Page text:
BIPSS Lecture Club / No single bullet to solve the Rohingya crisis
The Rohingya refugee situation has been steadily deteriorating, seemingly with no end in sight. Concern mounts as other crises grip different parts of the world, diverting international attention away from these displaced persons. ‘What next?’ is the question that looms large.
It is with this predicament in focus, that the Bangladesh Institute of Peace and Security Studies selected ‘Rohingya Refugee Crisis: Restrategising the Future’ as the topic for this month’s BIPSS Lecture Club. The event took place on Tuesday evening at a hotel in the capital city. And speaking on the issue was Barrister Manzoor Hasan OBE, executive director, Centre for Peace and Justice, BRAC University.
Introducing the topic, Maj Gen ANM Muniruzzaman (retd), president of BIPSS, said that the Rohingya crisis is a crisis that Bangladesh has faced for decades. In the latest influx, around 800,000 Rohingyas fled from Myanmar into Bangladesh in 2017, with another 250,000 Rohingya children being born over the past five years.
International support is dwindling, he said, and this was adding an additional burden to the Bangladesh government. ”We need to think out of the box for pragmatic solutions,” the BIPSS president said.
“Bangladesh’s experience and hospitality regarding the Rohingyas has been outstanding,” said lawyer Manzoor Hasan, “but the time has come to restrategise and come up with new ideas, to look ahead.”
He pointed out that there were 103 million forcibly displaced persons worldwide and this number was growing. Interestingly, 74 per cent of these people were being hosted by low and middle-income countries. And there were more than one million presently living in refugee camps in Bangladesh.
“There are competing issues out there,” he said, pointing to the Ukraine crisis, natural calamities and more. “This crisis is becoming a forgotten crisis,” he cautioned, also adding that the violence in the camps was growing, the youth were frustrated, women and girls were being trafficked, and many Rohingyas died in risky attempts to go to other countries by boat.
Bangladesh would not send the refugees back while the conditions in Rakhine remained as they are now, Manzoor Hasan said.
“ASEAN is playing an ineffective role,” he said, “and the UN seems to be hiding behind the ASEAN position. In fact, some say that the UN is being taken for a ride by the military junta.”
It is time to take a step back and look at the bigger picture, he said. Reality in Myanmar is changing. The coup two years ago has complicated matters further.
Manzoor Hasan referred to the Kofi Annan recommendations, saying that these could be taken up in the present context. Among other points, the recommendations suggested investing heavily in infrastructure, ensuring the local community’s participation in development decisions, resolving the Rohingya citizenship issue and ensuring the free movement of Rohingyas in Rakhine. The recommendations are still very valid, he said, adding that there was a high level of consensus on these recommendations.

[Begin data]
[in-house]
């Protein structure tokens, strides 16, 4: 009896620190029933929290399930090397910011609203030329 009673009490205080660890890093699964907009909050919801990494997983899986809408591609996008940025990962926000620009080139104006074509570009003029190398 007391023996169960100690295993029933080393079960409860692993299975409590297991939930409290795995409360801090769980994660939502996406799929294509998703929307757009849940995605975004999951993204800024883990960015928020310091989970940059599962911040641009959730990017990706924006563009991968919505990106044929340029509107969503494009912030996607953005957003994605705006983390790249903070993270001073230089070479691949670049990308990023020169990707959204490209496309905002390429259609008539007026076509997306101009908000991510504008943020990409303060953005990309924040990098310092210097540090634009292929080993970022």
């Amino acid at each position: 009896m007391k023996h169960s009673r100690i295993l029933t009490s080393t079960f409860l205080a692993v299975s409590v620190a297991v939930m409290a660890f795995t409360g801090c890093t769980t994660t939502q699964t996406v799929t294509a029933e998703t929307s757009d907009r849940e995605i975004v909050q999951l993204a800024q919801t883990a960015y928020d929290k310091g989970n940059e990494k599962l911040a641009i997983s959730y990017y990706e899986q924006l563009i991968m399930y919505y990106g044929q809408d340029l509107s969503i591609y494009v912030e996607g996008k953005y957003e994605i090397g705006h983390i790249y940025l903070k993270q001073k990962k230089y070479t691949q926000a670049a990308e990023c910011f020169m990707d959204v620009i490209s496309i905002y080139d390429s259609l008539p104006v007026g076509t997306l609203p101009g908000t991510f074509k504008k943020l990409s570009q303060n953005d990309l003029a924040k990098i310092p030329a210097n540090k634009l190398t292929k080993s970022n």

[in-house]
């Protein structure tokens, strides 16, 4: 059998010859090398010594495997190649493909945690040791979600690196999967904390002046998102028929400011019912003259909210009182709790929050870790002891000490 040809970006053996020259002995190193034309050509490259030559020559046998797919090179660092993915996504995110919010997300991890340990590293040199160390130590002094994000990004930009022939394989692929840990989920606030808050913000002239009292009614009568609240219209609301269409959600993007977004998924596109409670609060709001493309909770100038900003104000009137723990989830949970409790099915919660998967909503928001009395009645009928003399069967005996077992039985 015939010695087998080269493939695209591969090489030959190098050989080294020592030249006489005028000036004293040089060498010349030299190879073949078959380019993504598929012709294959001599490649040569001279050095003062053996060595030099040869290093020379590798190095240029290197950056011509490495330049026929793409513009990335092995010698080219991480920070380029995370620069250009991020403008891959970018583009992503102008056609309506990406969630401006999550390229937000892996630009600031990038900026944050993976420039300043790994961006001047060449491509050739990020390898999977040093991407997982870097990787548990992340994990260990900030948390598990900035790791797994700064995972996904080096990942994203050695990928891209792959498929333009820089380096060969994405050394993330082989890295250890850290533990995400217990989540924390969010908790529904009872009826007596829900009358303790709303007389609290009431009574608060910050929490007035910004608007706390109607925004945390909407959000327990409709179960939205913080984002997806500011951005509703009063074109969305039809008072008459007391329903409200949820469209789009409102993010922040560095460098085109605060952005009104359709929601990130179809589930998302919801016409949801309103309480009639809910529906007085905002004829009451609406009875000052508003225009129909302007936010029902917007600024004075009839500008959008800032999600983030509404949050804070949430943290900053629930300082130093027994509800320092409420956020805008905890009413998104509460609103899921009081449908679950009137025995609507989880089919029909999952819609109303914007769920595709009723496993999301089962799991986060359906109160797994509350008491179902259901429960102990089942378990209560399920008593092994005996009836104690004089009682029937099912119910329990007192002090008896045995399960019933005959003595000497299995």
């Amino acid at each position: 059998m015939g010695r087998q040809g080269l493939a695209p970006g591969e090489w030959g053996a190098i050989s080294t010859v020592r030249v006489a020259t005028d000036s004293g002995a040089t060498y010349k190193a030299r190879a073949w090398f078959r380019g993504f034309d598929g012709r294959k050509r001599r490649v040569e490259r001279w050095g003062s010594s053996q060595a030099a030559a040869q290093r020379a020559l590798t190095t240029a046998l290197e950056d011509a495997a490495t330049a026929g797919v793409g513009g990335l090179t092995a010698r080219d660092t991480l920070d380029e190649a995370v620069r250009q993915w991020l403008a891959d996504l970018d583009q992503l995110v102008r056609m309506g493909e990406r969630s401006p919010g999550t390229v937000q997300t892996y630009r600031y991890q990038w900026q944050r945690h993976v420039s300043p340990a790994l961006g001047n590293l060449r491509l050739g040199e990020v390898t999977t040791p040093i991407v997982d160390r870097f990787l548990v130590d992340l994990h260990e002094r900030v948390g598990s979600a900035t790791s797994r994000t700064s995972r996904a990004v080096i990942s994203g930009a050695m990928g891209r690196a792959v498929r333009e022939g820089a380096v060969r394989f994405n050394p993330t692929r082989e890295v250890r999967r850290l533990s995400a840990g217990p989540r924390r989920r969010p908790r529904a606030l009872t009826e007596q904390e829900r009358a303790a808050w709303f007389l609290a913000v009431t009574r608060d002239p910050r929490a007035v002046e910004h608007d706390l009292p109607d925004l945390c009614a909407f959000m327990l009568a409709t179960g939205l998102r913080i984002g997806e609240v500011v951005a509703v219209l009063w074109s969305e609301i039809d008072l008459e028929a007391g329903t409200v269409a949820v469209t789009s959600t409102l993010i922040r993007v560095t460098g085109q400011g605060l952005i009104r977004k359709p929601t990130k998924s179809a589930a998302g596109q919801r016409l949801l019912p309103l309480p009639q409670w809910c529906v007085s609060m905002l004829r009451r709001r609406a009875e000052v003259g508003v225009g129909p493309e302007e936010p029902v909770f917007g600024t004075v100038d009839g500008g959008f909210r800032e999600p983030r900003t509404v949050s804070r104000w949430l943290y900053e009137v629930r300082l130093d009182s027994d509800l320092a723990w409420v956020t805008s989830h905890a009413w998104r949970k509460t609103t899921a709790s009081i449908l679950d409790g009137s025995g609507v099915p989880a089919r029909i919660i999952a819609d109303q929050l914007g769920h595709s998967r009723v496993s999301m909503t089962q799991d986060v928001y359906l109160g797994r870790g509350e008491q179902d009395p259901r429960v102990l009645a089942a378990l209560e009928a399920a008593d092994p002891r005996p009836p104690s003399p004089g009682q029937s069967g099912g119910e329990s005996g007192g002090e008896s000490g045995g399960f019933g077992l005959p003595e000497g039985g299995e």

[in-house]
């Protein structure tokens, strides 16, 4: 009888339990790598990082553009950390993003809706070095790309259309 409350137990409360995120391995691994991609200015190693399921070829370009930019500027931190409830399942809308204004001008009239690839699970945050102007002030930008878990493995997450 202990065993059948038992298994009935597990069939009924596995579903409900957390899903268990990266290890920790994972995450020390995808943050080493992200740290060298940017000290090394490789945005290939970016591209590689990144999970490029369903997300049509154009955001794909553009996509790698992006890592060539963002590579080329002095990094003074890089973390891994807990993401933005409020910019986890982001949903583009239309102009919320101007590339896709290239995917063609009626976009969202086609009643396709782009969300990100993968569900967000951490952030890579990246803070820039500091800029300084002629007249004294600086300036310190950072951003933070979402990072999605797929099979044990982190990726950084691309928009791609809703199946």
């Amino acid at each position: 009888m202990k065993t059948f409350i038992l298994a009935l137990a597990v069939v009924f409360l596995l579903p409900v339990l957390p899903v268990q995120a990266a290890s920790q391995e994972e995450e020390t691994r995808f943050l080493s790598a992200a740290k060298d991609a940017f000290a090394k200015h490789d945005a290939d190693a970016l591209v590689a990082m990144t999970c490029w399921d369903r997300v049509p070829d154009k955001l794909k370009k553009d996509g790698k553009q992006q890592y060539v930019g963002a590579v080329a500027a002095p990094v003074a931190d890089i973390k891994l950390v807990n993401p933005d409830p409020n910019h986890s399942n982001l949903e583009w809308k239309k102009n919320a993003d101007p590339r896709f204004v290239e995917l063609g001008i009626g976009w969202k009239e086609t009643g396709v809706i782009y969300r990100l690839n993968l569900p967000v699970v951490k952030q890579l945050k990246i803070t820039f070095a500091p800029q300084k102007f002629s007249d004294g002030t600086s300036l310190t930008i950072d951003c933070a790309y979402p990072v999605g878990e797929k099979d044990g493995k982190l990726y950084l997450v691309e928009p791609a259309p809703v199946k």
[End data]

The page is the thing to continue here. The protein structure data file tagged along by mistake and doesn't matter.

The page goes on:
Having spoken on the issue in the global context, the speaker went on to the regional context. “What we see in Rakhine, and in Myanmar as a whole, is not static. The geopolitical landscape is fluid, and changing. Emphasis should be on diplomacy, dialogue,” he said, highlighting the importance of Myanmar to both China and India. Referring to BIMSTEC and ASEAN, he said, "We should explore more forums."
Coming down to Rakhine specifically, he said there were a lot of changes in Rakhine compared to two years ago. Arakan Army has become a critical actor now, he also pointed out.
As for the role of Bangladesh, it had played a critical role and had been generous. “But it has reached a point when we need to look at our own legal policy framework. This means not just the legal status of the refugees, but addressing the issues of their education, skills, livelihood development in a sustainable manner.”
He talked about giving the Rohingya refugees the right to work, conditional to a large injection of funds from the donors to give the initiative a jumpstart. He also added that it was imperative to take the wishes of the host community into consideration too. Unless the Rohingyas were given this chance at education, skill, and livelihood development, there would be a lost generation, two lost generations, in fact.
He said the role of the media was imperative too. While there was constructive and realistic coverage of the crisis by the mainstream media, there was also toxic, dehumanising treatment by certain sections of the media.
“There is no single bullet to solve the Rohingya crisis,” concluded Barrister Manzoor Hasan, “the matter must be faced from global, regional and national perspectives.”
The lecture was followed by a lively and interactive question-and-answer session. The event was attended by foreign diplomats, retired civil and military officials, retired diplomats, academics, journalists and more.